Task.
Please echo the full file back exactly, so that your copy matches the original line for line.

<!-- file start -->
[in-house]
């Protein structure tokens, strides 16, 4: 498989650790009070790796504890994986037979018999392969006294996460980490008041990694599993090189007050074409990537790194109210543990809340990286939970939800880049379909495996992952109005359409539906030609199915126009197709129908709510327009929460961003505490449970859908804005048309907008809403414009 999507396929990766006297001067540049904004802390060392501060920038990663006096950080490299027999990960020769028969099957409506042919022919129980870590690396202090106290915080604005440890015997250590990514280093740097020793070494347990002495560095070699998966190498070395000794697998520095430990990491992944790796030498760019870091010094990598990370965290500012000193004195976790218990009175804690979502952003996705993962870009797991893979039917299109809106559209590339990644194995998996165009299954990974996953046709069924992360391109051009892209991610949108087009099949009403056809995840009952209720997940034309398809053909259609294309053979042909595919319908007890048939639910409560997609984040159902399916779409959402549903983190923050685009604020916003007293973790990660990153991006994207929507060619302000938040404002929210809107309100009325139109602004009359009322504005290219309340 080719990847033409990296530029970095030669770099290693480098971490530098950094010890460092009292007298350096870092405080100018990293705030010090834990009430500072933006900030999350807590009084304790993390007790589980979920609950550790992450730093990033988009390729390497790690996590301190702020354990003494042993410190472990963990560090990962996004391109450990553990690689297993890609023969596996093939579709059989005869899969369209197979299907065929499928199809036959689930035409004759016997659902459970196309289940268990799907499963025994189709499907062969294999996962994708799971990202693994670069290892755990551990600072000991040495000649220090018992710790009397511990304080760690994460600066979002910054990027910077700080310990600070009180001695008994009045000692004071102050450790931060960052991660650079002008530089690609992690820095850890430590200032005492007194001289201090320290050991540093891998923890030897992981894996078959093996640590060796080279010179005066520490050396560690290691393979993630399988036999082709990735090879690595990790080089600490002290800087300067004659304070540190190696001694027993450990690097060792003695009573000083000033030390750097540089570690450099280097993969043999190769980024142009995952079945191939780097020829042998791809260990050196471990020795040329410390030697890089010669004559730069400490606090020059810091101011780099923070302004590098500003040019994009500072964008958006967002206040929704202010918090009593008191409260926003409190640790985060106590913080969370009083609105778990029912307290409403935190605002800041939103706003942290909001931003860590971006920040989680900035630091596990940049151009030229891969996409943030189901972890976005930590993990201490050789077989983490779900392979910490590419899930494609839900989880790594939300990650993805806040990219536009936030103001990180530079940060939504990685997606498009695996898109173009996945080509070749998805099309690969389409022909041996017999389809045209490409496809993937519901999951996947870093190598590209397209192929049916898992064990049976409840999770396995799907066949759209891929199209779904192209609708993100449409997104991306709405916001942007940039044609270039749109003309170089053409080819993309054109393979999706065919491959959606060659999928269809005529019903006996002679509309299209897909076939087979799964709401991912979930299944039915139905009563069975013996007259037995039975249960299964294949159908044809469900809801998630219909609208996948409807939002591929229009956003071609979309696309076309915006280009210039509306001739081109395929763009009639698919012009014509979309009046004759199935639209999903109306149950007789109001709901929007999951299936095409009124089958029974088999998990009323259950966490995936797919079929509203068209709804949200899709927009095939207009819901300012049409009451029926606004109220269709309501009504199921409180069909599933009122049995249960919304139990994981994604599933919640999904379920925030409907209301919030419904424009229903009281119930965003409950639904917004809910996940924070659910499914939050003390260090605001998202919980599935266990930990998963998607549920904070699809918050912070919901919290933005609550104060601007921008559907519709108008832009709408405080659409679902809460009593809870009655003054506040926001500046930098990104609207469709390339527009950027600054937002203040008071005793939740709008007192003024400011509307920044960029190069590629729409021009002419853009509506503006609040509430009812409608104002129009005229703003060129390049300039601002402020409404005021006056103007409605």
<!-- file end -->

[in-house]
């Protein structure tokens, strides 16, 4: 498989650790009070790796504890994986037979018999392969006294996460980490008041990694599993090189007050074409990537790194109210543990809340990286939970939800880049379909495996992952109005359409539906030609199915126009197709129908709510327009929460961003505490449970859908804005048309907008809403414009 999507396929990766006297001067540049904004802390060392501060920038990663006096950080490299027999990960020769028969099957409506042919022919129980870590690396202090106290915080604005440890015997250590990514280093740097020793070494347990002495560095070699998966190498070395000794697998520095430990990491992944790796030498760019870091010094990598990370965290500012000193004195976790218990009175804690979502952003996705993962870009797991893979039917299109809106559209590339990644194995998996165009299954990974996953046709069924992360391109051009892209991610949108087009099949009403056809995840009952209720997940034309398809053909259609294309053979042909595919319908007890048939639910409560997609984040159902399916779409959402549903983190923050685009604020916003007293973790990660990153991006994207929507060619302000938040404002929210809107309100009325139109602004009359009322504005290219309340 080719990847033409990296530029970095030669770099290693480098971490530098950094010890460092009292007298350096870092405080100018990293705030010090834990009430500072933006900030999350807590009084304790993390007790589980979920609950550790992450730093990033988009390729390497790690996590301190702020354990003494042993410190472990963990560090990962996004391109450990553990690689297993890609023969596996093939579709059989005869899969369209197979299907065929499928199809036959689930035409004759016997659902459970196309289940268990799907499963025994189709499907062969294999996962994708799971990202693994670069290892755990551990600072000991040495000649220090018992710790009397511990304080760690994460600066979002910054990027910077700080310990600070009180001695008994009045000692004071102050450790931060960052991660650079002008530089690609992690820095850890430590200032005492007194001289201090320290050991540093891998923890030897992981894996078959093996640590060796080279010179005066520490050396560690290691393979993630399988036999082709990735090879690595990790080089600490002290800087300067004659304070540190190696001694027993450990690097060792003695009573000083000033030390750097540089570690450099280097993969043999190769980024142009995952079945191939780097020829042998791809260990050196471990020795040329410390030697890089010669004559730069400490606090020059810091101011780099923070302004590098500003040019994009500072964008958006967002206040929704202010918090009593008191409260926003409190640790985060106590913080969370009083609105778990029912307290409403935190605002800041939103706003942290909001931003860590971006920040989680900035630091596990940049151009030229891969996409943030189901972890976005930590993990201490050789077989983490779900392979910490590419899930494609839900989880790594939300990650993805806040990219536009936030103001990180530079940060939504990685997606498009695996898109173009996945080509070749998805099309690969389409022909041996017999389809045209490409496809993937519901999951996947870093190598590209397209192929049916898992064990049976409840999770396995799907066949759209891929199209779904192209609708993100449409997104991306709405916001942007940039044609270039749109003309170089053409080819993309054109393979999706065919491959959606060659999928269809005529019903006996002679509309299209897909076939087979799964709401991912979930299944039915139905009563069975013996007259037995039975249960299964294949159908044809469900809801998630219909609208996948409807939002591929229009956003071609979309696309076309915006280009210039509306001739081109395929763009009639698919012009014509979309009046004759199935639209999903109306149950007789109001709901929007999951299936095409009124089958029974088999998990009323259950966490995936797919079929509203068209709804949200899709927009095939207009819901300012049409009451029926606004109220269709309501009504199921409180069909599933009122049995249960919304139990994981994604599933919640999904379920925030409907209301919030419904424009229903009281119930965003409950639904917004809910996940924070659910499914939050003390260090605001998202919980599935266990930990998963998607549920904070699809918050912070919901919290933005609550104060601007921008559907519709108008832009709408405080659409679902809460009593809870009655003054506040926001500046930098990104609207469709390339527009950027600054937002203040008071005793939740709008007192003024400011509307920044960029190069590629729409021009002419853009509506503006609040509430009812409608104002129009005229703003060129390049300039601002402020409404005021006056103007409605």